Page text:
Mixed Methods Essay

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Over the last several decades, numerous fields from the social and behavioral sciences, including the field of sociology, have undergone three methodological waves in research. The quantitative research paradigm, rooted in (logical) positivism, marked the first methodological wave, inasmuch as it was characterized by a comprehensive and formal set of assumptions and principles surrounding epistemology, ontology, axiology, methodology, and rhetoric.

The years 1900 to 1950 marked the second methodological wave, in which many researchers who rejected positivism embraced the qualitative research paradigm. Qualitative research is characterized by qualitative researchers attempting to write reliable, valid, and objective accounts of their field experiences.

The eclectic period (from 1998) gave way to the third methodological movement known as mixed methods research, which emerged from the publication of Tashakkori and Teddlie’s (1998) book Mixed Methodology: Combining Qualitative and Quantitative Approaches. As noted by Johnson and Onwuegbuzie (2004), mixed methods research involves collecting, analyzing, and interpreting quantitative and qualitative data in a single study or series of studies that investigate the same underlying phenomenon. Mixed methods research has been distinguished by an integrated and interactive set of epistemological, onto-logical, methodological, and rhetorical assumptions that promote the compatibility thesis, which posited that quantitative and qualitative approaches were neither mutually exclusive nor interchangeable. This notion allows researchers from the social and behavioral science fields the ability to collect multiple data using different strategies, approaches, and methods resulting in complementary strengths and nonoverlapping weaknesses” (Johnson & Turner 2003: 299).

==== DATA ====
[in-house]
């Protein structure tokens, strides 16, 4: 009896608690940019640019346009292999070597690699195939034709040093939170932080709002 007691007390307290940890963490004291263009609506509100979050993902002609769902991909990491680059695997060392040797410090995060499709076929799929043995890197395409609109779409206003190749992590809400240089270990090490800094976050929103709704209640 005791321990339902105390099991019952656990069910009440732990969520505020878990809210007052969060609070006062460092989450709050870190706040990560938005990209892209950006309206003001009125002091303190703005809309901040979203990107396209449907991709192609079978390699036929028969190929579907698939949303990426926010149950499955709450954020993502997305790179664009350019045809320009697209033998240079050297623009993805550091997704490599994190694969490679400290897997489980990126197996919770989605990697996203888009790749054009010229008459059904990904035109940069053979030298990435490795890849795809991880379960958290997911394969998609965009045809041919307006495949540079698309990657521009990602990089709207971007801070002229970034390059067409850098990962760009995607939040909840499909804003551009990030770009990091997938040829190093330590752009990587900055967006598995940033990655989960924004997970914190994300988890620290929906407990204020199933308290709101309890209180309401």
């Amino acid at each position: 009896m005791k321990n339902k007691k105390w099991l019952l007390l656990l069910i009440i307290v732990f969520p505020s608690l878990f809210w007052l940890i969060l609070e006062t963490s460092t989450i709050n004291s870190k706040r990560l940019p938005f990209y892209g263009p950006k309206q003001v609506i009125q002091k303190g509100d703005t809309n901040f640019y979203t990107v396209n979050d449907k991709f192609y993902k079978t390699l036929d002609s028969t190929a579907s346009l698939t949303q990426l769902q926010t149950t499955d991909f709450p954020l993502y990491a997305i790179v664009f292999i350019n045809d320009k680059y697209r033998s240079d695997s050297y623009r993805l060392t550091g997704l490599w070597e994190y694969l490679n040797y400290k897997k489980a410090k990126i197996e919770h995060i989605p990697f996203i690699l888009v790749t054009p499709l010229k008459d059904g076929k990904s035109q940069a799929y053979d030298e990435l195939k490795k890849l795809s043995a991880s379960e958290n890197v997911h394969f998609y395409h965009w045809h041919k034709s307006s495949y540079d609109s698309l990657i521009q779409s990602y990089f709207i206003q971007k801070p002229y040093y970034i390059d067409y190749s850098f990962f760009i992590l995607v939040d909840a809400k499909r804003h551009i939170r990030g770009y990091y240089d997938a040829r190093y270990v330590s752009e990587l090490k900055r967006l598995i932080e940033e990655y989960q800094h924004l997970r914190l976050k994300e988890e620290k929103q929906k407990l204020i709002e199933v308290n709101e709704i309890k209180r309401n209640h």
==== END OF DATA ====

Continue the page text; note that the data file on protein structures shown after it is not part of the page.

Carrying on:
Bibliography:

  1. Johnson, R. B. & Onwuegbuzie, A. J. (2004) Mixed methods research: a research paradigm whose time has come. Educational Researcher 33 (7): 14—26.
  2. Johnson, R. B. & Turner, L. A. (2003) Data collection strategies in mixed methods research. In: Tashakkori, A. & Teddlie, C. (eds.), Handbook of Mixed Methods in Social and Behavioral Research. Sage, Thousand Oaks, CA, pp. 297—319.

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